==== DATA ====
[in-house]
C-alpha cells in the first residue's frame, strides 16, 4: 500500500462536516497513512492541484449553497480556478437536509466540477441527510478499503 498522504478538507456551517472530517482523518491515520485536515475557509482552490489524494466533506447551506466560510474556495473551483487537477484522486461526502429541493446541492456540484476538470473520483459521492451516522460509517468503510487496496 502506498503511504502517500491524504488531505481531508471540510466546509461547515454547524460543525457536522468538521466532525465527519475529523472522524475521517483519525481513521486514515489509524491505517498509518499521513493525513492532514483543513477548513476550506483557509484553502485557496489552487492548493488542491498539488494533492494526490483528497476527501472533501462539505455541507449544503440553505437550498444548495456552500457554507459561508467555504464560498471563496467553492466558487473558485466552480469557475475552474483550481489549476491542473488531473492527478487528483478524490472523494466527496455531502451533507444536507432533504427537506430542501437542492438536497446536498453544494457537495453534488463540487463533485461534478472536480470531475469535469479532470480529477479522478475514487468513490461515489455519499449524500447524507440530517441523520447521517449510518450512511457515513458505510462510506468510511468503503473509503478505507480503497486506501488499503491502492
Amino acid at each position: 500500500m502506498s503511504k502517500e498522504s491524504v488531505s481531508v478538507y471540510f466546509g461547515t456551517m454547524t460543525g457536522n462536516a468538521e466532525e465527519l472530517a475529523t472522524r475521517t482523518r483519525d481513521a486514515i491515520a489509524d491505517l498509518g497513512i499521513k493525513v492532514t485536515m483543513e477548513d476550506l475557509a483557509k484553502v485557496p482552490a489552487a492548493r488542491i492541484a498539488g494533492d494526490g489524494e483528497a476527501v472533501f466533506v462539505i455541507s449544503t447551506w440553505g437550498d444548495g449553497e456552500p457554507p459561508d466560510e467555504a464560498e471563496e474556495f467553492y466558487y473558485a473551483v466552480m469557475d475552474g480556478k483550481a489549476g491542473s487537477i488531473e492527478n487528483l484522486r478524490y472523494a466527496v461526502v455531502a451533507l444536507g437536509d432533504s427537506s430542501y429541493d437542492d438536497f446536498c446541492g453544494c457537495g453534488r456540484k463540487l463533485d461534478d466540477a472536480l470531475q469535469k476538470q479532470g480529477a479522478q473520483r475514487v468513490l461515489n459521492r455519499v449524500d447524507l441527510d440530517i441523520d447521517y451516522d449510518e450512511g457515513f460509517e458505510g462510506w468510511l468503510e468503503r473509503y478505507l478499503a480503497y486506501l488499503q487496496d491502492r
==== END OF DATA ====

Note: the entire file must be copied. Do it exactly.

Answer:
[in-house]
C-alpha cells in the first residue's frame, strides 16, 4: 500500500462536516497513512492541484449553497480556478437536509466540477441527510478499503 498522504478538507456551517472530517482523518491515520485536515475557509482552490489524494466533506447551506466560510474556495473551483487537477484522486461526502429541493446541492456540484476538470473520483459521492451516522460509517468503510487496496 502506498503511504502517500491524504488531505481531508471540510466546509461547515454547524460543525457536522468538521466532525465527519475529523472522524475521517483519525481513521486514515489509524491505517498509518499521513493525513492532514483543513477548513476550506483557509484553502485557496489552487492548493488542491498539488494533492494526490483528497476527501472533501462539505455541507449544503440553505437550498444548495456552500457554507459561508467555504464560498471563496467553492466558487473558485466552480469557475475552474483550481489549476491542473488531473492527478487528483478524490472523494466527496455531502451533507444536507432533504427537506430542501437542492438536497446536498453544494457537495453534488463540487463533485461534478472536480470531475469535469479532470480529477479522478475514487468513490461515489455519499449524500447524507440530517441523520447521517449510518450512511457515513458505510462510506468510511468503503473509503478505507480503497486506501488499503491502492
Amino acid at each position: 500500500m502506498s503511504k502517500e498522504s491524504v488531505s481531508v478538507y471540510f466546509g461547515t456551517m454547524t460543525g457536522n462536516a468538521e466532525e465527519l472530517a475529523t472522524r475521517t482523518r483519525d481513521a486514515i491515520a489509524d491505517l498509518g497513512i499521513k493525513v492532514t485536515m483543513e477548513d476550506l475557509a483557509k484553502v485557496p482552490a489552487a492548493r488542491i492541484a498539488g494533492d494526490g489524494e483528497a476527501v472533501f466533506v462539505i455541507s449544503t447551506w440553505g437550498d444548495g449553497e456552500p457554507p459561508d466560510e467555504a464560498e471563496e474556495f467553492y466558487y473558485a473551483v466552480m469557475d475552474g480556478k483550481a489549476g491542473s487537477i488531473e492527478n487528483l484522486r478524490y472523494a466527496v461526502v455531502a451533507l444536507g437536509d432533504s427537506s430542501y429541493d437542492d438536497f446536498c446541492g453544494c457537495g453534488r456540484k463540487l463533485d461534478d466540477a472536480l470531475q469535469k476538470q479532470g480529477a479522478q473520483r475514487v468513490l461515489n459521492r455519499v449524500d447524507l441527510d440530517i441523520d447521517y451516522d449510518e450512511g457515513f460509517e458505510g462510506w468510511l468503510e468503503r473509503y478505507l478499503a480503497y486506501l488499503q487496496d491502492r